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Studying Brain and Language Connectivity

Stop by the EEG Lab in B418 Wells Hall on the Michigan State Univeristy campus, most any day, and you’re likely to find Professor Alan Beretta, a grad student or two, perhaps a visiting professor, and a volunteer subject in a bright blue electroencephalogram (or EEG) cap that is designed to show when things are happening in the brain.

“In my time at MSU,” says Beretta, Professor of Linguistics, and Director, EEG Lab in the Department of Linguistics and Germanic, Slavic, Asian and African Languages, “my research has involved looking at various aspects of neurolinguistics, a very general term that encompasses any effort that seeks to determine the relation between language and brain. For instance, that could be brain damage leading to language deficits; a number of colleagues and I have looked at that in various languages.”

Beretta says that it was surprising for him to find out that if you suffer a stroke that affects your language, that it could result in selective differences.

“There will be certain sentences you’ll understand well, and others that you will not understand well,” he says. “And you can make certain predictions: if you’re bad at understanding a sentence with a certain structure, then you should also be bad at understanding a sentence with a related structure.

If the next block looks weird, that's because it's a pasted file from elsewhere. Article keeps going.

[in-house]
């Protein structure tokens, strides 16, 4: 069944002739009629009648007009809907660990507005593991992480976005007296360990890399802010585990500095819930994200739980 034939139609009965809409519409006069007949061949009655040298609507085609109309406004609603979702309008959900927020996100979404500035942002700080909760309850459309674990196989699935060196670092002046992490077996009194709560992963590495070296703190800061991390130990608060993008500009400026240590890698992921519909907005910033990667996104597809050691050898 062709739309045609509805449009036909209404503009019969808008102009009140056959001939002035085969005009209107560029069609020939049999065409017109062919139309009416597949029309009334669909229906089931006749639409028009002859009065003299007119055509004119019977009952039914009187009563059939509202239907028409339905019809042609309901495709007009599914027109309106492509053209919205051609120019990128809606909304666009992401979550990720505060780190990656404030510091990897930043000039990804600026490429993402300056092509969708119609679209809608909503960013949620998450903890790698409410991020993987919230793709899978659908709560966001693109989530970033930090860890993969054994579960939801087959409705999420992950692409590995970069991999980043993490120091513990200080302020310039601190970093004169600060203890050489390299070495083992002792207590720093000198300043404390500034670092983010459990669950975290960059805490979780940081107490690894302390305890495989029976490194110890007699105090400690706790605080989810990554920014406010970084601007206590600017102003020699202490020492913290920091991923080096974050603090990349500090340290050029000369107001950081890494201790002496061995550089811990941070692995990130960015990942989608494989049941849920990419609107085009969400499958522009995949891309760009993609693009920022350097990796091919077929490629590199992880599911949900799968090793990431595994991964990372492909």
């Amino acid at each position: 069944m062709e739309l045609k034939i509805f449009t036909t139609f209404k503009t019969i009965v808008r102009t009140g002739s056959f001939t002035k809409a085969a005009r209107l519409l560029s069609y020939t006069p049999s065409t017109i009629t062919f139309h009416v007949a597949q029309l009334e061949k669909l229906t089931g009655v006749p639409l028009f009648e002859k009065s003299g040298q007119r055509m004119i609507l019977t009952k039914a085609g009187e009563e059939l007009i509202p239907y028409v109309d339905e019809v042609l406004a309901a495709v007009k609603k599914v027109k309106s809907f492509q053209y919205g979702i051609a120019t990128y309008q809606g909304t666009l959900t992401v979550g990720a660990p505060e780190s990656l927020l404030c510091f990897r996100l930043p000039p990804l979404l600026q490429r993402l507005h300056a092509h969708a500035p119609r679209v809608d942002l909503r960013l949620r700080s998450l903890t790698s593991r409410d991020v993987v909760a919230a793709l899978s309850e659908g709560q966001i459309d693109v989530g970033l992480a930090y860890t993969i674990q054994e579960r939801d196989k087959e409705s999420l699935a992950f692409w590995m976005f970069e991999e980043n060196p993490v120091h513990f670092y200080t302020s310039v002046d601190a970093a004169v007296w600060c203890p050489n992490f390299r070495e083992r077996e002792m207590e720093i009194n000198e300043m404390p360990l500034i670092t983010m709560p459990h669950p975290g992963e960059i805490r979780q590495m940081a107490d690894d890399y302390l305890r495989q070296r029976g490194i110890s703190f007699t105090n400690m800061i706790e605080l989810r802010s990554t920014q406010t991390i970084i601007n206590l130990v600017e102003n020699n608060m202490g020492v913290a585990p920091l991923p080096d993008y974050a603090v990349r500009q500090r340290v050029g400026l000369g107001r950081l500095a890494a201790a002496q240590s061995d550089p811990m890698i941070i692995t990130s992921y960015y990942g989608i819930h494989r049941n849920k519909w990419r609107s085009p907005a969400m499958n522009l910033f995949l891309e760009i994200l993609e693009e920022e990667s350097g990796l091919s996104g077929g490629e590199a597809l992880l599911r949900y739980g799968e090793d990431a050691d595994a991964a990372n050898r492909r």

“Conversely, if you’re good at understanding one kind of sentence, then you should also be good at understanding some related kind of sentence. We were able to get some pretty interesting findings that bore out these predictions, and this impelled me to go forward in this area.”

Adds Beretta, “Now, we’ve inherited this EEG lab, so we’re much more interested in the noninvasive technology that enables us to record the electrophysiological activity of the brain while subjects are engaged in some language task.”

Beretta says that the lab only uses electroencephalogy or EEG, which provides a window into the ways that brains compute human language. “EEG has great temporal resolution,” he says. “It’s very accurate at showing when things are happening on a millisecond scale.”

Beretta says this is the basic function of the lab, seeking to determine how the brain processes language, and he emphasizes that it is very much a team concept. Graduate students are seriously involved in the work, and their expertise is essential to the functioning of the lab.

Beretta adds that he and his team have had a lot of support from the Department and the College over the last couple of years; for example, in helping them get and maintain new equipment.

Says Beretta, “The new facilities we have here were custom built. This is perfect. It has been a blessing, and a tremendous boost for us and our work.”

– Mike Jenkins, College of Arts and Letters

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